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Efficient Market Theories

The Theory of Efficient Market Hypothesis The Efficient Market Hypothesis (MME) was first defined by Eugene Fame in his financial literature in 1965. He defined the term “efficient market” as one in which security prices fully reflects all available information. MME is the theory describing the behavior of an assumed “perfect” market which states that: Securities are fairly priced and that their expected returns equal their required return. Security prices, at any one point, fully reflect all public information available and react swiftly to new information.

Because stocks are fully and fairly priced, investors need not waste time raying to find and capitalize on misperceived (undervalued and overvalued) securities. Therefore, the market is efficient if the reaction of market prices to new information should be instantaneous and unbiased. The efficient market hypothesis states that it is not possible to consistently outperform the market by using any information that the market already knows, except through luck. Information or news in the MME is defined as anything that may affect prices that is unknown in the present and thus appears randomly in the future.

Evidence in favor Efficient Market Hypothesis Theory I. Stock prices are close to random walks it. Stock returns have low

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linear correlation iii. Stock returns are very hard to predict ‘v. Portfolio managers do not beat the market on average and almost no one beats the market consistently. Assumptions on the Market Efficiency I. Information is available and all investors have access to the available information about the future ‘I. All investors pay close attention to market price and adjust their portfolio appropriately iii. All of information is fully and immediately reflected in market prices ‘v.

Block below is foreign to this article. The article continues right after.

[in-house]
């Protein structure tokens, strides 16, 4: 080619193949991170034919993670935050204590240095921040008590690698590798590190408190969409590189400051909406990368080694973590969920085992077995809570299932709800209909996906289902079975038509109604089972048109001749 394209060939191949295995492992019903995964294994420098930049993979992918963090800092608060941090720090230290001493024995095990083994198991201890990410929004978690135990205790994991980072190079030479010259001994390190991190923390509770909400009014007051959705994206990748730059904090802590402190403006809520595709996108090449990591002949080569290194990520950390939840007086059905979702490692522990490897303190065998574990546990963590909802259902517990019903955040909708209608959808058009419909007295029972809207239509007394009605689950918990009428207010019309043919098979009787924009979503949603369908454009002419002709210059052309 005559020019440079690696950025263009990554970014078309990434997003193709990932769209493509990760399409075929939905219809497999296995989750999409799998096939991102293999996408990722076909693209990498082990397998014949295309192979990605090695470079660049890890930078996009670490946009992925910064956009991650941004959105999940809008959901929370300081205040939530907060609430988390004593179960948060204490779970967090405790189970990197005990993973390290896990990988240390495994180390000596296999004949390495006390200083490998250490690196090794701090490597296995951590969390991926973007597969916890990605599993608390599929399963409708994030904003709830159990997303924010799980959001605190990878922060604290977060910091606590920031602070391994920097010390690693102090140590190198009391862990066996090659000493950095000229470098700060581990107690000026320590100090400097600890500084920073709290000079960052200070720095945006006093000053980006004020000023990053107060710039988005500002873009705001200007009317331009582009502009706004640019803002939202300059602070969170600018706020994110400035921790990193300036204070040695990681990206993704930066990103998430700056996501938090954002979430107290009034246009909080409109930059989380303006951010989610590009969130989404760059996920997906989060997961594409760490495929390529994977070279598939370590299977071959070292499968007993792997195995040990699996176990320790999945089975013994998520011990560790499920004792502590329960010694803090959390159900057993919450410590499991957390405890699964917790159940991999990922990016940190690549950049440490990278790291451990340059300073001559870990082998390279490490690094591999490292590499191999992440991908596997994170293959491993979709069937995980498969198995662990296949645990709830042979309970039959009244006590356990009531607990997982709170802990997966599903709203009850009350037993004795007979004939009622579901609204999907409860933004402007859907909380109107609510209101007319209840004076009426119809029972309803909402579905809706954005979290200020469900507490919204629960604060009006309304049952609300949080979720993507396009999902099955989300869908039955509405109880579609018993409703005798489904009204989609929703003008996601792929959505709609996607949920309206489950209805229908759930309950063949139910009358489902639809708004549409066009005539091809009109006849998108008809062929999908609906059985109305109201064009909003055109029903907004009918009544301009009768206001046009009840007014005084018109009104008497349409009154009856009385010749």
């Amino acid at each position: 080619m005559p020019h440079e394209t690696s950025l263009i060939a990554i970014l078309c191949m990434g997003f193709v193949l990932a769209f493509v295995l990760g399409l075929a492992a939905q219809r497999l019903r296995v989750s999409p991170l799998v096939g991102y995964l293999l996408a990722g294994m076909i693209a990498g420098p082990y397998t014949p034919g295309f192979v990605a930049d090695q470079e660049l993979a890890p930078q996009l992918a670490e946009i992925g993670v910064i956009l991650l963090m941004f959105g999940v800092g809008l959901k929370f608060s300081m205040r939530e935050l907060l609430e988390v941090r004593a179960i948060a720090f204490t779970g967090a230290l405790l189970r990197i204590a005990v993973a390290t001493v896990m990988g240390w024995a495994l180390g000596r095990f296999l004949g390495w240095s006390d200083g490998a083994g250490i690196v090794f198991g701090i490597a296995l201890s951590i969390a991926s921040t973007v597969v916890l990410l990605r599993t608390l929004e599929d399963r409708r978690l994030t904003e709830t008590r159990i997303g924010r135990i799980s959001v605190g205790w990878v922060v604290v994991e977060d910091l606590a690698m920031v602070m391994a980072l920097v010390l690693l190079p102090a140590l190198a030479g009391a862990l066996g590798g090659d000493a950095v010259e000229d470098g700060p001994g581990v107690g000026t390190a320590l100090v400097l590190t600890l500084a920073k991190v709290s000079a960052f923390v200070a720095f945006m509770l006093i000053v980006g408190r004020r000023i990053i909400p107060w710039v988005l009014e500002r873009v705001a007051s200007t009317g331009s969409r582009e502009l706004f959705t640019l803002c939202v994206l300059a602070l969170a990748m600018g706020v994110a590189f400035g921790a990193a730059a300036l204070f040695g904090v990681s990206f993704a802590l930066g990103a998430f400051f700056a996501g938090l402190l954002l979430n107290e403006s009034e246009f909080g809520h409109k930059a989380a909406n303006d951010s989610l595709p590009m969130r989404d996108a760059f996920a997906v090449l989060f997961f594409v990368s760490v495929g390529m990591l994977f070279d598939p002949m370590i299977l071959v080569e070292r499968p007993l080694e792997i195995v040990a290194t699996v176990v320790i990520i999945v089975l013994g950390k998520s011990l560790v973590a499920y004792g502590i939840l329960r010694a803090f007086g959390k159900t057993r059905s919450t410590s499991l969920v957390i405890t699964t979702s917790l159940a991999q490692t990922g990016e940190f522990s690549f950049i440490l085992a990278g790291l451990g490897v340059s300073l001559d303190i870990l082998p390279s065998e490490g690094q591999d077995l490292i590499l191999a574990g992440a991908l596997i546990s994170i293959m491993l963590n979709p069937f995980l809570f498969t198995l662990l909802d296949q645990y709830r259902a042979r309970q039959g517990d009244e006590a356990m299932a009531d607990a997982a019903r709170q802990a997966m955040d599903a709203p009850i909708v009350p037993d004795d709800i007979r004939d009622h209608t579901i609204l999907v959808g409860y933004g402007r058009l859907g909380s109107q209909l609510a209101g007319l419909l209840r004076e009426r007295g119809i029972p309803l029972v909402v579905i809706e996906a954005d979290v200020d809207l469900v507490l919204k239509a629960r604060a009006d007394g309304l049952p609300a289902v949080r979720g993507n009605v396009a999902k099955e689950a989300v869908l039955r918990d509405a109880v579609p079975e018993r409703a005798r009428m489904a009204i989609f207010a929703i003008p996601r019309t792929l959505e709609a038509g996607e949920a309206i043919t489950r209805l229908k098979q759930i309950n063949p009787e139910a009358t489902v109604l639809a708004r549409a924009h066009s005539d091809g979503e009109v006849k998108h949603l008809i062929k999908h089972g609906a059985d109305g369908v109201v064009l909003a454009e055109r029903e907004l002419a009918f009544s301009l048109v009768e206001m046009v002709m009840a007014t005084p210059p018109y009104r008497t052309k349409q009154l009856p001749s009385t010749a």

Investors make a fair return on their investments . Investors believe that the market is not efficient, investors spend time analyzing securities searching for undervalued securities and consequently security prices react instantaneously to released information, which in turn makes the market efficient. Efficient Market Theories By bombastic There are three common forms in which the efficient market theory is commonly stated. They include:The weak form, the semi strong form and the strong form. I) Weak Form of Efficient Market The weak form MME stipulates that current asset prices already reflect past price and volume information.

The information contained in the past sequence of prices of a security is fully reflected in the current market price of that security. It is named weak form because the security prices are the most publicly and easily accessible pieces of information. It implies that no one should be able to outperform the market using something that “everybody else knows”. This technique is so called technical analysis that is asserted by MME as useless for predicting future price changes. It asserts that it should be possible to predict future stock price movement from historical patterns e. G. A company’s Stock at NOSE has increased steadily over the past few months to the current price of SSH. 30, then this price will already fully reflect the information about the company’s growth and therefore the next change in the stock price could either be upward, downward, or constant with equal probability. It therefore follows that technical analysis or Chartist will not enable investors to make arbitrage profits. In markets that have achieved this level then security prices follow a trend less random walk Studies to test this level have been based on the principle that: The share price changes are random